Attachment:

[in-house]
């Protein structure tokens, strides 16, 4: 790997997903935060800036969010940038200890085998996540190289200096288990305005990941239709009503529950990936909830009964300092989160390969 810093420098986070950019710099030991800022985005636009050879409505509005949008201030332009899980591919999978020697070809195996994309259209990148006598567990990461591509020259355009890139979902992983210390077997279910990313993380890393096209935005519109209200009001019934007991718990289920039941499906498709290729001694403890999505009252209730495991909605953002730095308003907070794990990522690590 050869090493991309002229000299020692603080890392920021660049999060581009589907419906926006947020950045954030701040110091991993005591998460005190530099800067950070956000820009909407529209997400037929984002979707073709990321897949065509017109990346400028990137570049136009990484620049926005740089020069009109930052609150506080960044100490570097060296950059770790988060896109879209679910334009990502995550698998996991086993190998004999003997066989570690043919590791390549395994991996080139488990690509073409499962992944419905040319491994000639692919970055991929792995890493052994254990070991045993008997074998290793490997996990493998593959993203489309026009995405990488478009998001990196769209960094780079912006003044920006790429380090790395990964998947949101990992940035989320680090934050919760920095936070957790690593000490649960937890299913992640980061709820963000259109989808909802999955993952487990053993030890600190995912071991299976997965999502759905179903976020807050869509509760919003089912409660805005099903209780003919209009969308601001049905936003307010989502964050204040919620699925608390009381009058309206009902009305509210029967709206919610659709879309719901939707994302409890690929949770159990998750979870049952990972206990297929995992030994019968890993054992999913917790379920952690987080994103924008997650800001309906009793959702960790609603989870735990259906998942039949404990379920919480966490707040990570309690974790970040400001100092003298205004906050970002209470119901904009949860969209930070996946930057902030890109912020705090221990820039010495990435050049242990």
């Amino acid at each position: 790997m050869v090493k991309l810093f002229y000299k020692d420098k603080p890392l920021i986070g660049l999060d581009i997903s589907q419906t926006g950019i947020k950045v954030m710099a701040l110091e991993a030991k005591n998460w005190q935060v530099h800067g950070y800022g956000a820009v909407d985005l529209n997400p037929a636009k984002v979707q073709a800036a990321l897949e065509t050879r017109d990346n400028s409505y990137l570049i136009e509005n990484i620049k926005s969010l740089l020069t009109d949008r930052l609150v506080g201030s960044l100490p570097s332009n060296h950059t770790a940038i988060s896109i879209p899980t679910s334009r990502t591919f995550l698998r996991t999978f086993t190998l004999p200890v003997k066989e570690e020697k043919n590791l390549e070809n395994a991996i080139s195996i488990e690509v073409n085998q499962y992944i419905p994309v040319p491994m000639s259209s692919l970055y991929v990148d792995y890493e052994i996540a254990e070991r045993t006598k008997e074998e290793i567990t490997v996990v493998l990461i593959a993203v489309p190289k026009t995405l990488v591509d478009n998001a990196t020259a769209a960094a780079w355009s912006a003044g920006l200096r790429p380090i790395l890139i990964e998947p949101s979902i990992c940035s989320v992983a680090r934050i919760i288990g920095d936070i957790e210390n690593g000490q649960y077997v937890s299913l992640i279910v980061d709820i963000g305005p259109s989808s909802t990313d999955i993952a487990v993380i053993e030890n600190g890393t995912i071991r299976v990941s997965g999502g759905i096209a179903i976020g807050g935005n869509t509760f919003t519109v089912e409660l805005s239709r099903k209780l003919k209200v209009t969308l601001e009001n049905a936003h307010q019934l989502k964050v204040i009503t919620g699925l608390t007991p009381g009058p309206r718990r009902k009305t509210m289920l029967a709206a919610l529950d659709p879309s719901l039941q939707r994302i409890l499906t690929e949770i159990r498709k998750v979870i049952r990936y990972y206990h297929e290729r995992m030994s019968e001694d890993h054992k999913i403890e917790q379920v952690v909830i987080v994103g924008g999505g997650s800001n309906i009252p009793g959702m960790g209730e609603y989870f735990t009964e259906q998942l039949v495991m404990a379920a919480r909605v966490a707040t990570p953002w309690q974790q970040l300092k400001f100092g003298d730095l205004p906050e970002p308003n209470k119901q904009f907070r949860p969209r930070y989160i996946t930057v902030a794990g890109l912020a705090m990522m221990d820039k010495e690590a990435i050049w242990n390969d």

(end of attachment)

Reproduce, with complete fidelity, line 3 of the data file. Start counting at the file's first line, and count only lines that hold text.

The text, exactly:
């Amino acid at each position: 790997m050869v090493k991309l810093f002229y000299k020692d420098k603080p890392l920021i986070g660049l999060d581009i997903s589907q419906t926006g950019i947020k950045v954030m710099a701040l110091e991993a030991k005591n998460w005190q935060v530099h800067g950070y800022g956000a820009v909407d985005l529209n997400p037929a636009k984002v979707q073709a800036a990321l897949e065509t050879r017109d990346n400028s409505y990137l570049i136009e509005n990484i620049k926005s969010l740089l020069t009109d949008r930052l609150v506080g201030s960044l100490p570097s332009n060296h950059t770790a940038i988060s896109i879209p899980t679910s334009r990502t591919f995550l698998r996991t999978f086993t190998l004999p200890v003997k066989e570690e020697k043919n590791l390549e070809n395994a991996i080139s195996i488990e690509v073409n085998q499962y992944i419905p994309v040319p491994m000639s259209s692919l970055y991929v990148d792995y890493e052994i996540a254990e070991r045993t006598k008997e074998e290793i567990t490997v996990v493998l990461i593959a993203v489309p190289k026009t995405l990488v591509d478009n998001a990196t020259a769209a960094a780079w355009s912006a003044g920006l200096r790429p380090i790395l890139i990964e998947p949101s979902i990992c940035s989320v992983a680090r934050i919760i288990g920095d936070i957790e210390n690593g000490q649960y077997v937890s299913l992640i279910v980061d709820i963000g305005p259109s989808s909802t990313d999955i993952a487990v993380i053993e030890n600190g890393t995912i071991r299976v990941s997965g999502g759905i096209a179903i976020g807050g935005n869509t509760f919003t519109v089912e409660l805005s239709r099903k209780l003919k209200v209009t969308l601001e009001n049905a936003h307010q019934l989502k964050v204040i009503t919620g699925l608390t007991p009381g009058p309206r718990r009902k009305t509210m289920l029967a709206a919610l529950d659709p879309s719901l039941q939707r994302i409890l499906t690929e949770i159990r498709k998750v979870i049952r990936y990972y206990h297929e290729r995992m030994s019968e001694d890993h054992k999913i403890e917790q379920v952690v909830i987080v994103g924008g999505g997650s800001n309906i009252p009793g959702m960790g209730e609603y989870f735990t009964e259906q998942l039949v495991m404990a379920a919480r909605v966490a707040t990570p953002w309690q974790q970040l300092k400001f100092g003298d730095l205004p906050e970002p308003n209470k119901q904009f907070r949860p969209r930070y989160i996946t930057v902030a794990g890109l912020a705090m990522m221990d820039k010495e690590a990435i050049w242990n390969d």